During my stay, I met an Australian named Daniel that I spent a good bit of time chatting to in our room in the hostel. He'd been traveling around Spain for a couple of weeks, and previously had been in Peru for the wedding of a friend of his. All in all, he's been backpacking for about 5 months. He's studying to be a civil engineer too, so we had a good time talking about Gaudi, among other things.
The last time I was in Barcelona, was about 12 years ago, when they were still building things in preparation for hosting the 1992 Summer Olympics. I recall Barcelona as being a very brown place, but the Barcelona I´ve enjoyed so far has been very, very green, and very, very hot.
In my last day in Barcelona, my goals are to find a post office (still haven't seen one, even after walking all of this city), mail out the half dozen postcards I´ve acquired (I went a little crazy since there are so many neat things here), see the aquarium (the largest in Europe) and otherwise relax.
p.s. Thank you to everyone who wrote back after my last message :) You folks that I've still never heard from... please send me a 'hello' email!
p.p.s. Another thing I've realized is that I really will have to come back to Europe again... there's just so much to see here. One could spend years traveling continuously and still places yet to go and things yet to see.
June 21, 2002
TravelBlog: Europe - part 4
This is the fourth of nine letters I wrote to friends and family during a two-month solo trip backpacking through Europe in 2002, a year after I graduated from Haverford College. The photos for this and other entries are on my flickr stream.
This is my last day in France, and I'm a little sad to be leaving so soon. I'm just getting to the point with my rudimentary French to feel comfortable navigating around, just today I navigated a bookstore and the post office (La Poste), and I've really enjoyed my time here. Scotland and England were a fun start; but France is definitely a foreign country for me, with many, many new things to discover. I really like the French language too, and wish that I was better at it (a small part of me is plotting to take French language classes and to spend as many summers in Paris (or somewhere else in France) as I can).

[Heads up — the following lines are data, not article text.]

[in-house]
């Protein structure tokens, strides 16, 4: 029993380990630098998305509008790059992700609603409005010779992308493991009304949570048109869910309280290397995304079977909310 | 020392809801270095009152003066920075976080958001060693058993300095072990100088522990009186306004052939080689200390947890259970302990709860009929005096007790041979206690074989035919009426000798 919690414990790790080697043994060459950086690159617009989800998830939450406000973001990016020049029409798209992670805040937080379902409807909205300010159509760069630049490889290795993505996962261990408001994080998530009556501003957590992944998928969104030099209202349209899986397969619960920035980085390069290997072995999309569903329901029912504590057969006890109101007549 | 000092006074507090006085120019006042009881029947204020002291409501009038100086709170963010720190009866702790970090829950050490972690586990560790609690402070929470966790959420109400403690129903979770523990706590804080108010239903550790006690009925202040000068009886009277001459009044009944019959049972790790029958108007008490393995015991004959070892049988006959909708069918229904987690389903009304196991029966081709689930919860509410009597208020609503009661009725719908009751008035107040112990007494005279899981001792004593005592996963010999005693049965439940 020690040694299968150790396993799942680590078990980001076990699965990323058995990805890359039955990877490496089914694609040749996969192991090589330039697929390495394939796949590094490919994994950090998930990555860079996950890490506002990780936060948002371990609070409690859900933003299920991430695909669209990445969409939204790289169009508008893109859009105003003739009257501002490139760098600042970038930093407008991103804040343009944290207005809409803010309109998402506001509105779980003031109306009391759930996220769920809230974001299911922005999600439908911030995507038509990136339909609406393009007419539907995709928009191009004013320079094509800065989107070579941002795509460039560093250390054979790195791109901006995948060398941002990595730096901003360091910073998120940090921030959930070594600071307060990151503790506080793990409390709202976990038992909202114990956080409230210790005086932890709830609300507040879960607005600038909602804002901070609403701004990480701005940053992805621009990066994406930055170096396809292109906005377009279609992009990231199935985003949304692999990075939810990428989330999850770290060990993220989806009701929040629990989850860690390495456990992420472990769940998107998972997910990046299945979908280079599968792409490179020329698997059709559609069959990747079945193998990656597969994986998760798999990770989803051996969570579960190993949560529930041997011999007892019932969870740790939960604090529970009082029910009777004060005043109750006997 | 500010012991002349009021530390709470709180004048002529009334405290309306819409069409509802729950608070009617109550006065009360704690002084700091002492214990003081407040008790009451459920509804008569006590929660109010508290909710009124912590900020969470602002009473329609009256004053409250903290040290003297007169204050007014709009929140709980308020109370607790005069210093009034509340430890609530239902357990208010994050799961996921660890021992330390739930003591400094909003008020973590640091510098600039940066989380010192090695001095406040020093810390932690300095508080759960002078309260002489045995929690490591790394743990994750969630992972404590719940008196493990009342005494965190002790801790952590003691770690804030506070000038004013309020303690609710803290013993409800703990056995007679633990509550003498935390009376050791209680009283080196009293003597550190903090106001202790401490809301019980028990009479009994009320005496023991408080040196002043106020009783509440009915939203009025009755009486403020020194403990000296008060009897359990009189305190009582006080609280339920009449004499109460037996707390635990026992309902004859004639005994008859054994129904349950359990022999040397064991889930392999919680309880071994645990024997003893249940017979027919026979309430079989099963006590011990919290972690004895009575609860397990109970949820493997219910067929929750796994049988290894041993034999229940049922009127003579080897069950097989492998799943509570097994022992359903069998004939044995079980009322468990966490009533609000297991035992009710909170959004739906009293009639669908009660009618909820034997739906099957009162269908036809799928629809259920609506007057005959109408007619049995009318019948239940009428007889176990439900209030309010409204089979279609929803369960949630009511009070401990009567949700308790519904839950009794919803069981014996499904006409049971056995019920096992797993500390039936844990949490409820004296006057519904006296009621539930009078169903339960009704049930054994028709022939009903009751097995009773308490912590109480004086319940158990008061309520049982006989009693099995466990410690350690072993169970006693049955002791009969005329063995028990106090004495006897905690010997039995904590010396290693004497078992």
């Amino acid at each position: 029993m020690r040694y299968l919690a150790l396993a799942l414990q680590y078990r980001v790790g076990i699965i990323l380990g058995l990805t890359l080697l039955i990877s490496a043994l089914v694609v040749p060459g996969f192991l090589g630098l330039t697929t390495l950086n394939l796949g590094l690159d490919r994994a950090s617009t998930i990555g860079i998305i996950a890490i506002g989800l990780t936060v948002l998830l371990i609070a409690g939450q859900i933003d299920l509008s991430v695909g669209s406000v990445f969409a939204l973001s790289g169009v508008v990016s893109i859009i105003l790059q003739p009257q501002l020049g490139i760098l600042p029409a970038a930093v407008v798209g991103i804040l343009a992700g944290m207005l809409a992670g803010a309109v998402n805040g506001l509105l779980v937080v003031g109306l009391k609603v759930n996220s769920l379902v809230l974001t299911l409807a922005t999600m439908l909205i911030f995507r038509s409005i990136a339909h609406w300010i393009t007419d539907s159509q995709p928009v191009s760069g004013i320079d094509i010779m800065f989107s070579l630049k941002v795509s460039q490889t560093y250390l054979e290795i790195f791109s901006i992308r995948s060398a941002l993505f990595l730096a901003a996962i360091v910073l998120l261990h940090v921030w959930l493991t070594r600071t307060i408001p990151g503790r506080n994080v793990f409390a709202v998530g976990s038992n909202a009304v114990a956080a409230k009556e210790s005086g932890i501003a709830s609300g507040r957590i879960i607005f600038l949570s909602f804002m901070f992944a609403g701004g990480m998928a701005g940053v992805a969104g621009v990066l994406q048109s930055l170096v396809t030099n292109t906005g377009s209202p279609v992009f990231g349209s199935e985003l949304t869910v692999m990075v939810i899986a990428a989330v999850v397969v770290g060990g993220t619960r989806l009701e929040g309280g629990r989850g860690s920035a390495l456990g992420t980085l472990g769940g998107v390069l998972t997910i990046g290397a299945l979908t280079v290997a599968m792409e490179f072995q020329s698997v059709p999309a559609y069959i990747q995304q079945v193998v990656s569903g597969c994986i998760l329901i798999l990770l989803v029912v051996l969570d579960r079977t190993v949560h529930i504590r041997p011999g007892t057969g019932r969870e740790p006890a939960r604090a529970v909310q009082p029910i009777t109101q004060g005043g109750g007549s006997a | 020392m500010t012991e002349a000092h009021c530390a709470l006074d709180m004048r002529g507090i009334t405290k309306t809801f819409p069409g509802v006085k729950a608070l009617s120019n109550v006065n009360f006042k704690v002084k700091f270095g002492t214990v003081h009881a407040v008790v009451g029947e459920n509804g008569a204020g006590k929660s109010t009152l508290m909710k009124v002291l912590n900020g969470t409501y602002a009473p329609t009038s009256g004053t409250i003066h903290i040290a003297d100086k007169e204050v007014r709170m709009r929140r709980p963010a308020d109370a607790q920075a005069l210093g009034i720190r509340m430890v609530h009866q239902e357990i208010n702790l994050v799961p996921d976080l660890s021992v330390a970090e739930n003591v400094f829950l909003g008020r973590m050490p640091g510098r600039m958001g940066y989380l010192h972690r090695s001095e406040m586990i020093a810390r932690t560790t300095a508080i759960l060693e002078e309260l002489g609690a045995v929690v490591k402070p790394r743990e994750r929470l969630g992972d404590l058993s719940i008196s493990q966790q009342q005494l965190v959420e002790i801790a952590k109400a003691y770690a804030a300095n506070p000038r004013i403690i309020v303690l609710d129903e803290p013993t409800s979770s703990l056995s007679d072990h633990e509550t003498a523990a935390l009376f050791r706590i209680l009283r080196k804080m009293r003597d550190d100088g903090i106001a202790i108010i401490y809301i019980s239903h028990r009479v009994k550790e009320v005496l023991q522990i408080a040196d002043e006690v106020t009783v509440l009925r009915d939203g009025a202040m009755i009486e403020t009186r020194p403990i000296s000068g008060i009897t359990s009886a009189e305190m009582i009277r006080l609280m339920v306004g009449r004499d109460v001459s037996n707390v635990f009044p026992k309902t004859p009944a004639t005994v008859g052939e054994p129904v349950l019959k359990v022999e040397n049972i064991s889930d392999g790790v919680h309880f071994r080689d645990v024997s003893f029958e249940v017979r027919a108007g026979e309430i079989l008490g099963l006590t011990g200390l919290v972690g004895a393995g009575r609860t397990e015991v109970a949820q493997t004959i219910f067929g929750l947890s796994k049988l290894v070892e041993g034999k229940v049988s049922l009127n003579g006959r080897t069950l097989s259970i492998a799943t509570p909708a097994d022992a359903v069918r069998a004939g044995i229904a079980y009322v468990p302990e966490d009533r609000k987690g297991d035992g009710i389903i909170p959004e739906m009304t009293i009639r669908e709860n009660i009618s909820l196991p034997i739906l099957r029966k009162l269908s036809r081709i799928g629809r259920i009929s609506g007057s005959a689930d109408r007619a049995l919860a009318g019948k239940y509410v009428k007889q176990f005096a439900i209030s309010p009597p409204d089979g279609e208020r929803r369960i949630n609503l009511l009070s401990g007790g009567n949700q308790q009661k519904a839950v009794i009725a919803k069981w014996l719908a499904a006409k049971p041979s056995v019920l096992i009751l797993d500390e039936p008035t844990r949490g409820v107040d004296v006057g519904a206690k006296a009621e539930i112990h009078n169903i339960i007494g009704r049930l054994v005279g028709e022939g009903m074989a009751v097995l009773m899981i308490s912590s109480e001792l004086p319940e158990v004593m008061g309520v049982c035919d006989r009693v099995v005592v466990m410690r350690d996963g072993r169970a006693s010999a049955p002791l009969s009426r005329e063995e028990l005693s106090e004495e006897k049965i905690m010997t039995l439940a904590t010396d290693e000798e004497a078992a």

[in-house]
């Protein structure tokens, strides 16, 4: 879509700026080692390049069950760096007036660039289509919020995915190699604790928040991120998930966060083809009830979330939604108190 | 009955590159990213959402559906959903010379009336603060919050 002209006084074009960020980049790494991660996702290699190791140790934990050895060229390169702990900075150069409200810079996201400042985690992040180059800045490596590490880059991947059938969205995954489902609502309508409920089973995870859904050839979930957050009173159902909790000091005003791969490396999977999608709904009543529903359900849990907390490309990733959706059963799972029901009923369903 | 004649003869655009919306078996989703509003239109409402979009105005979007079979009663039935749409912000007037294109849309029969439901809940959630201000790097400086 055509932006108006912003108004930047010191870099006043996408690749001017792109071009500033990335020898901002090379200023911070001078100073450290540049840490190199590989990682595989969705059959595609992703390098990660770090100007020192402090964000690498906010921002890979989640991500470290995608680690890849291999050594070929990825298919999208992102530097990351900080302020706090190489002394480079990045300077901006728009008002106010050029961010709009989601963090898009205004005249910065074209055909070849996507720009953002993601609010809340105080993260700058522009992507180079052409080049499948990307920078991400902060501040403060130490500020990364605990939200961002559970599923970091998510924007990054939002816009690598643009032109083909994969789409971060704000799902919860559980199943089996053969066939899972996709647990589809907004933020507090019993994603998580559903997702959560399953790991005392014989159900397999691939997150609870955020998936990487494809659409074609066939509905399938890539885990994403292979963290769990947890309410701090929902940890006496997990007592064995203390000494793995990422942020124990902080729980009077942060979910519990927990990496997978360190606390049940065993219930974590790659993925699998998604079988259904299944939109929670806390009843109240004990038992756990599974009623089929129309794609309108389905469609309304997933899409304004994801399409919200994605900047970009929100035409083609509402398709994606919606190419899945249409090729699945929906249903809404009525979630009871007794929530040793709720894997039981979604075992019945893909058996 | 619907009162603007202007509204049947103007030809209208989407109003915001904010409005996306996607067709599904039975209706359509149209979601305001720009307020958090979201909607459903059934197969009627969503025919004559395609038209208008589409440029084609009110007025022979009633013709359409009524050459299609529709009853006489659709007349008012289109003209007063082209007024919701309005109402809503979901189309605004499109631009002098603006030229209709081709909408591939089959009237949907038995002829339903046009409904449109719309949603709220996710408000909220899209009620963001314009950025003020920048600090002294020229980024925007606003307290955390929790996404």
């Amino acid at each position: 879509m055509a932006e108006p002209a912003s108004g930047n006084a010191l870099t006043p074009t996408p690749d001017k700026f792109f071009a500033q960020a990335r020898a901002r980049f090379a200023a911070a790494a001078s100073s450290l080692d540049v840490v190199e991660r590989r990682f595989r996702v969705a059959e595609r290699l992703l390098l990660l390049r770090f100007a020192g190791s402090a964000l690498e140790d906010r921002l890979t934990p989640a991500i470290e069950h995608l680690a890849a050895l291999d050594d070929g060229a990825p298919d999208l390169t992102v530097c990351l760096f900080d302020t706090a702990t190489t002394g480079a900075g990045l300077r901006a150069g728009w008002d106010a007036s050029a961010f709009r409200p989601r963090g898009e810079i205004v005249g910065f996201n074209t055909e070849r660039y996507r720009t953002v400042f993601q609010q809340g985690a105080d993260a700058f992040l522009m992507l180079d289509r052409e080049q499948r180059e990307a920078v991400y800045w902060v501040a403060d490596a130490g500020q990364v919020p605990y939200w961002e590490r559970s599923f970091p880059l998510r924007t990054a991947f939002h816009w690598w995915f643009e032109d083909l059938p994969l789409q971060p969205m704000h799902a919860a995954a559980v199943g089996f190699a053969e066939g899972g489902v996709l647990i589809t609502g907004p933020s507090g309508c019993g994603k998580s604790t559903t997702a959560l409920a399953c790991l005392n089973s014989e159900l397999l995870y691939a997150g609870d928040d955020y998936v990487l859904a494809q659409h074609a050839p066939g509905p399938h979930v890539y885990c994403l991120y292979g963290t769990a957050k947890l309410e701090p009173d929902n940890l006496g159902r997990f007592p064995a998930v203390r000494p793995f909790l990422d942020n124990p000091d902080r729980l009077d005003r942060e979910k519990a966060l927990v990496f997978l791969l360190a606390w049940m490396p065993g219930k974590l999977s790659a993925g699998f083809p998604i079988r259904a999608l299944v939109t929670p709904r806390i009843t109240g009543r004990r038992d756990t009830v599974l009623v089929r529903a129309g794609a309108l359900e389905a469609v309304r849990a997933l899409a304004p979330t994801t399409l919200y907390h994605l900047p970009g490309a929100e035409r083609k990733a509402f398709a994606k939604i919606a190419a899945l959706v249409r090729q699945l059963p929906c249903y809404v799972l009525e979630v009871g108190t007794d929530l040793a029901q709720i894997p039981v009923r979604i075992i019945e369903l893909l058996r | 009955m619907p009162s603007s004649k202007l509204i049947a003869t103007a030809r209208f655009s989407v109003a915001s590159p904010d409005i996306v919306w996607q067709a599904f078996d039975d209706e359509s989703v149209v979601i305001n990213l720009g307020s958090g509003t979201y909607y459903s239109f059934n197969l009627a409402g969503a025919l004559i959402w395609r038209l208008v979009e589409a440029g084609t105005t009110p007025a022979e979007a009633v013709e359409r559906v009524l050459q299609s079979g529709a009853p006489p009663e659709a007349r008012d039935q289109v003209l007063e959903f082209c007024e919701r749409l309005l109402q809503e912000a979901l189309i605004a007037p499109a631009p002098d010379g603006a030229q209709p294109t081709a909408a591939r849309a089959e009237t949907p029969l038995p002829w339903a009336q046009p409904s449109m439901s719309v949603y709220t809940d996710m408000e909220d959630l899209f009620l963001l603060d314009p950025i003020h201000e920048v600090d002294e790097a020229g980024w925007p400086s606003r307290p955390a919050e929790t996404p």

When I last left you, it was the morning of my last day in Paris, and I was leaving early, having done everything I'd wanted to do... well, that last day I did very little. I hung out in the Place des Vosges, a little public square a few blocks from the busy Bastille Metro stop. I read some more in my book, watched the Parisians lounging, did postcards and generally just relaxed. Later, I had Berthillon's sorbet (which was very good) and a nutella creperé, and realized that I'd finally discovered the Paris that people fall in love with - it was only after I stopped bustling around trying to see the 'sights' that I discovered this Paris. So I made up my mind to try to come back soon :)